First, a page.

Hans Jayanti '97
Sometimes a simple little thing can make life hell. Like a buzzing mosquito. On Thursday evening, Maharaji brought a funny story from India about the man at the airport who told him he didn't need to use mosquito repellent. "Oh, sir. This is India, you don't - you can't shoo these mosquitoes away." Maharaji said, "I'm not trying to shoo the mosquitoes away. I'm just trying to protect myself." And the man said, "This is India, accept the mosquitoes, suffer."
But there is another side to India,
Maharaji explained, "a completely different experience. So beautiful, so clean, so sweet. A system of love, a system of excitement. A system of enjoying, a system of rejoice. And that's the possibility that Knowledge brings."
This year's Long Beach event, with almost 9000 participants, seems enormous. Yet it is dwarfed by the November Hans Jayanti event at Shri Sant Yog Ashram in Delhi, which was attended by 60,000 people. Before this event, Maharaji visited Kathmandu in Nepal and Caleutta. Kathmandu's event, on November 8, was attended by 12,000 people. In two Knowledge sessions, 1527 people received Knowledge. Calcutta's two-day event, on November 4-5, was also attended by 12,000 people.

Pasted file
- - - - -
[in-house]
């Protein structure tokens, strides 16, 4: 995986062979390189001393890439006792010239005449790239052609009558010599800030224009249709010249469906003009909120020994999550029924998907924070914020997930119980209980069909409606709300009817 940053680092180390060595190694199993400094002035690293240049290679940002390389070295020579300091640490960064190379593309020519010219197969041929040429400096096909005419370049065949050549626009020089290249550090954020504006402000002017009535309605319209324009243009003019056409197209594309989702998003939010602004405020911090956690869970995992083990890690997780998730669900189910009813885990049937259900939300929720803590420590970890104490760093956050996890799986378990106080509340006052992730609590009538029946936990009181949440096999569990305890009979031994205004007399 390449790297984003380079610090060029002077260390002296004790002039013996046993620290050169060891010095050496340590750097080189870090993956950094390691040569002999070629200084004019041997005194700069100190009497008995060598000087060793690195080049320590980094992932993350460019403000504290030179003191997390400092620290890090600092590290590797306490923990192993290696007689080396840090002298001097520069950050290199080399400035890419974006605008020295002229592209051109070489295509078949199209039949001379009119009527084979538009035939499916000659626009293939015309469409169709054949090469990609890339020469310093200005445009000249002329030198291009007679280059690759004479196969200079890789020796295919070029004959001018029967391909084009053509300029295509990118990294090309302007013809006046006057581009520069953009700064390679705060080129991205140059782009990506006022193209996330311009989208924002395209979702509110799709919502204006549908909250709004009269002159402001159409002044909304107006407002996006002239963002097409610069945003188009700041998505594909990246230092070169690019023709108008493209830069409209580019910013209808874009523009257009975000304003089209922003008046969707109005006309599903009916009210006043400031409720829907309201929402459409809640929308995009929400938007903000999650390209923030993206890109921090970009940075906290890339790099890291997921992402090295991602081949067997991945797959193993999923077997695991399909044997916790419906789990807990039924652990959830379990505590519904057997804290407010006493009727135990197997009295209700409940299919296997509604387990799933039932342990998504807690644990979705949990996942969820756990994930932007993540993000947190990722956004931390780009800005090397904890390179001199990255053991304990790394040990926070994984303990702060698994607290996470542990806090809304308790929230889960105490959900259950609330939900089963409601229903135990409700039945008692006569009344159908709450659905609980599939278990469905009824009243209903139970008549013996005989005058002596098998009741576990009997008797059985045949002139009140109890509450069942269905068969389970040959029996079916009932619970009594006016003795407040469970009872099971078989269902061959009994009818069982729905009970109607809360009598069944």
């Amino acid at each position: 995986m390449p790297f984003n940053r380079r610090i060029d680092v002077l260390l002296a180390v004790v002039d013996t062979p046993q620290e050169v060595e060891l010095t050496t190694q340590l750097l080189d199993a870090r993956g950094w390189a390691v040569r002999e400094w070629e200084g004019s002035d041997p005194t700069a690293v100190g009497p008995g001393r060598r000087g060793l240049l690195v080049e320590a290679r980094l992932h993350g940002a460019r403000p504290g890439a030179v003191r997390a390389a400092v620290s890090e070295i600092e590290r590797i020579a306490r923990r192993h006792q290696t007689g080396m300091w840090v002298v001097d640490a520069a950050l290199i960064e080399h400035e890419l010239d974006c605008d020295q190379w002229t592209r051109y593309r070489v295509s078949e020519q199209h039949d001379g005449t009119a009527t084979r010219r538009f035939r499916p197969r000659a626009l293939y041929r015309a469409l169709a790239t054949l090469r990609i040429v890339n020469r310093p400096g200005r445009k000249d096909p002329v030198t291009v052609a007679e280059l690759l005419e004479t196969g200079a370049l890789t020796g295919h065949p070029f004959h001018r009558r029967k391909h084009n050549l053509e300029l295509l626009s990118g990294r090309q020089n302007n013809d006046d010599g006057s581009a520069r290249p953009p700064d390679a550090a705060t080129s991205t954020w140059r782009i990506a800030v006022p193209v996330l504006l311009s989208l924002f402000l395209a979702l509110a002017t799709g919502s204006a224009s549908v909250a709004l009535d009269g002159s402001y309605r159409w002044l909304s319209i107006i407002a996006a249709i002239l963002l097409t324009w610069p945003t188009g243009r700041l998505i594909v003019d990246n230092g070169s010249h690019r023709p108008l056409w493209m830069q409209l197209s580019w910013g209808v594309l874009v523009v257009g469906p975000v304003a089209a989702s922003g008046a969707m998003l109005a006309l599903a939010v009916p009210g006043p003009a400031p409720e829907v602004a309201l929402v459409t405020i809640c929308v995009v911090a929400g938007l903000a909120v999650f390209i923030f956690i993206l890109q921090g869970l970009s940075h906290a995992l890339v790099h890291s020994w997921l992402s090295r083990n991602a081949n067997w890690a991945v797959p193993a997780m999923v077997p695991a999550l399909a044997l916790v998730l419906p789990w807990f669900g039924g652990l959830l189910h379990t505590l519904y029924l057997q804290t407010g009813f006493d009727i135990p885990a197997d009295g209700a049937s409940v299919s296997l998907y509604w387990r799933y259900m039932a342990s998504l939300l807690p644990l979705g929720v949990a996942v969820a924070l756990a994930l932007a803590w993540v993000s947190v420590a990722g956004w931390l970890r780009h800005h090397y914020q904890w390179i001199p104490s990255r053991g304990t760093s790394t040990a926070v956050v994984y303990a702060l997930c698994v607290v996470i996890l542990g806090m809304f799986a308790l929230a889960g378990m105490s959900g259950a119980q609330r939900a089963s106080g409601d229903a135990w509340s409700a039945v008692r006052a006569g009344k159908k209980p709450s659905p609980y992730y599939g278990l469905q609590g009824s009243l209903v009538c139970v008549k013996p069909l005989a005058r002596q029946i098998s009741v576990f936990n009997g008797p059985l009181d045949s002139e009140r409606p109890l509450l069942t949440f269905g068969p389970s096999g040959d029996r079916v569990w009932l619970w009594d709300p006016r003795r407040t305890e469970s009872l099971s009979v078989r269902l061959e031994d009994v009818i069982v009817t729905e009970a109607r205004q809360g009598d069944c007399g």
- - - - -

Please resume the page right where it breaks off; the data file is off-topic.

Getting there was different. Visitors, who came from more than 40 countries, had to reach the ashram through the Delhi traffic. The Delhi taxi driver's solution to a traffic jam is to cross to the wrong side of the road, place his hand on the horn, and floor the accelerator.
The three programs were held in the late afternoon on a huge grassed area, larger than three football fields. On-stage, Maharaji was bathed in the amber light of the setting sun. He talked until after dark, lit by powerful floodlights. He spoke of his students cooperating with each other, the importance of the living master, and of not being bound by the rules of the past.
In the days before the Delhi event, Maharaji gave Knowledge to 7040 people in two sessions. The Knowledge tent was 100 meters in diameter, with translation facilities and overhead video screens.
The evenings finished as they had begun: in a peaceful, orderly fashion. Tens of thousands of guests were fed from the "CK", or Central Kitchen. The food was cooked in massive pots suspended over pit fires, then dispensed at several points throughout the site. Most slept in a "tent city".
Every event has its lessons, and the lessons from Hans Jayanti were profound. There was one in particular that many Westerners will take home with them. The Indians achieved a vast amount in pulling their program together, yet the emphasis was never on achievement, attainment, or getting things done: it was unfailingly on enjoyment.
by John Macgregor.